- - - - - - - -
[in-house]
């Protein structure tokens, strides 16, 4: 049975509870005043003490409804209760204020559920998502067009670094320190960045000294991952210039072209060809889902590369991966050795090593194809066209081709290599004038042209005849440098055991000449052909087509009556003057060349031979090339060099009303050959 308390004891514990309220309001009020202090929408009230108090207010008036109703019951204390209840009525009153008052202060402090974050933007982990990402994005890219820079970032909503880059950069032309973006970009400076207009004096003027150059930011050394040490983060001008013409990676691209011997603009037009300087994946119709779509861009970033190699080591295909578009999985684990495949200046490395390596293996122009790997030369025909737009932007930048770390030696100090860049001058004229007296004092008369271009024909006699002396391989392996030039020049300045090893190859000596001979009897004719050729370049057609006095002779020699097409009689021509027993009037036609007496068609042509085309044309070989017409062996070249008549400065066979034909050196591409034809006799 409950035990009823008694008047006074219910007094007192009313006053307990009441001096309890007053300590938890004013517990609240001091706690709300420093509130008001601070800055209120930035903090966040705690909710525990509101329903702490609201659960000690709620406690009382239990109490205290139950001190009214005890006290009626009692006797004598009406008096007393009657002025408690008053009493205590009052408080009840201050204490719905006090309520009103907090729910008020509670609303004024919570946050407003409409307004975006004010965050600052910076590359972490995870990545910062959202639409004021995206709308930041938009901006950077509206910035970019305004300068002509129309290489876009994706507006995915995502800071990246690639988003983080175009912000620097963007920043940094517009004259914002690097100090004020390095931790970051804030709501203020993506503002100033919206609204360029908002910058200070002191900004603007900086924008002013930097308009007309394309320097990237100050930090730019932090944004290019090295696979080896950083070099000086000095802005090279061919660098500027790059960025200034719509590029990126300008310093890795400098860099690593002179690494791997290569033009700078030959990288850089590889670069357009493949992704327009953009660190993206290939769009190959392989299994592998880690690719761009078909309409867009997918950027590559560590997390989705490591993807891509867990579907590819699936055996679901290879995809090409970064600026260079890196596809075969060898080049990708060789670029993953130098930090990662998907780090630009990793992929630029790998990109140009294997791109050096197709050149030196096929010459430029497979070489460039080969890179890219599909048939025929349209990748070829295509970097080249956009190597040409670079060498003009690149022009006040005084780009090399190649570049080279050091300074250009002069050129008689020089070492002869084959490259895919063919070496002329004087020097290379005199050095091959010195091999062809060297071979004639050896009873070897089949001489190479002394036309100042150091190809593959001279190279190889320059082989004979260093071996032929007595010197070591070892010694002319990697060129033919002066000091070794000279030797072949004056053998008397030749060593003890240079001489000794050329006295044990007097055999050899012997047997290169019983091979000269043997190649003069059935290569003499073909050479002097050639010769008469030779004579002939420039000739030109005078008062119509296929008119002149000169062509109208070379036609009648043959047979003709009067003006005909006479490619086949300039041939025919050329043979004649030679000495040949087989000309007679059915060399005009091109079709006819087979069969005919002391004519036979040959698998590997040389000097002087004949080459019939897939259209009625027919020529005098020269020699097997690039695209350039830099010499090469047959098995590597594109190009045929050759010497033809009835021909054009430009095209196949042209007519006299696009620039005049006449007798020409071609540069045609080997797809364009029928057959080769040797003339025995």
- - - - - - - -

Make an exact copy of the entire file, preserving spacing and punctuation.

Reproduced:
[in-house]
């Protein structure tokens, strides 16, 4: 049975509870005043003490409804209760204020559920998502067009670094320190960045000294991952210039072209060809889902590369991966050795090593194809066209081709290599004038042209005849440098055991000449052909087509009556003057060349031979090339060099009303050959 308390004891514990309220309001009020202090929408009230108090207010008036109703019951204390209840009525009153008052202060402090974050933007982990990402994005890219820079970032909503880059950069032309973006970009400076207009004096003027150059930011050394040490983060001008013409990676691209011997603009037009300087994946119709779509861009970033190699080591295909578009999985684990495949200046490395390596293996122009790997030369025909737009932007930048770390030696100090860049001058004229007296004092008369271009024909006699002396391989392996030039020049300045090893190859000596001979009897004719050729370049057609006095002779020699097409009689021509027993009037036609007496068609042509085309044309070989017409062996070249008549400065066979034909050196591409034809006799 409950035990009823008694008047006074219910007094007192009313006053307990009441001096309890007053300590938890004013517990609240001091706690709300420093509130008001601070800055209120930035903090966040705690909710525990509101329903702490609201659960000690709620406690009382239990109490205290139950001190009214005890006290009626009692006797004598009406008096007393009657002025408690008053009493205590009052408080009840201050204490719905006090309520009103907090729910008020509670609303004024919570946050407003409409307004975006004010965050600052910076590359972490995870990545910062959202639409004021995206709308930041938009901006950077509206910035970019305004300068002509129309290489876009994706507006995915995502800071990246690639988003983080175009912000620097963007920043940094517009004259914002690097100090004020390095931790970051804030709501203020993506503002100033919206609204360029908002910058200070002191900004603007900086924008002013930097308009007309394309320097990237100050930090730019932090944004290019090295696979080896950083070099000086000095802005090279061919660098500027790059960025200034719509590029990126300008310093890795400098860099690593002179690494791997290569033009700078030959990288850089590889670069357009493949992704327009953009660190993206290939769009190959392989299994592998880690690719761009078909309409867009997918950027590559560590997390989705490591993807891509867990579907590819699936055996679901290879995809090409970064600026260079890196596809075969060898080049990708060789670029993953130098930090990662998907780090630009990793992929630029790998990109140009294997791109050096197709050149030196096929010459430029497979070489460039080969890179890219599909048939025929349209990748070829295509970097080249956009190597040409670079060498003009690149022009006040005084780009090399190649570049080279050091300074250009002069050129008689020089070492002869084959490259895919063919070496002329004087020097290379005199050095091959010195091999062809060297071979004639050896009873070897089949001489190479002394036309100042150091190809593959001279190279190889320059082989004979260093071996032929007595010197070591070892010694002319990697060129033919002066000091070794000279030797072949004056053998008397030749060593003890240079001489000794050329006295044990007097055999050899012997047997290169019983091979000269043997190649003069059935290569003499073909050479002097050639010769008469030779004579002939420039000739030109005078008062119509296929008119002149000169062509109208070379036609009648043959047979003709009067003006005909006479490619086949300039041939025919050329043979004649030679000495040949087989000309007679059915060399005009091109079709006819087979069969005919002391004519036979040959698998590997040389000097002087004949080459019939897939259209009625027919020529005098020269020699097997690039695209350039830099010499090469047959098995590597594109190009045929050759010497033809009835021909054009430009095209196949042209007519006299696009620039005049006449007798020409071609540069045609080997797809364009029928057959080769040797003339025995």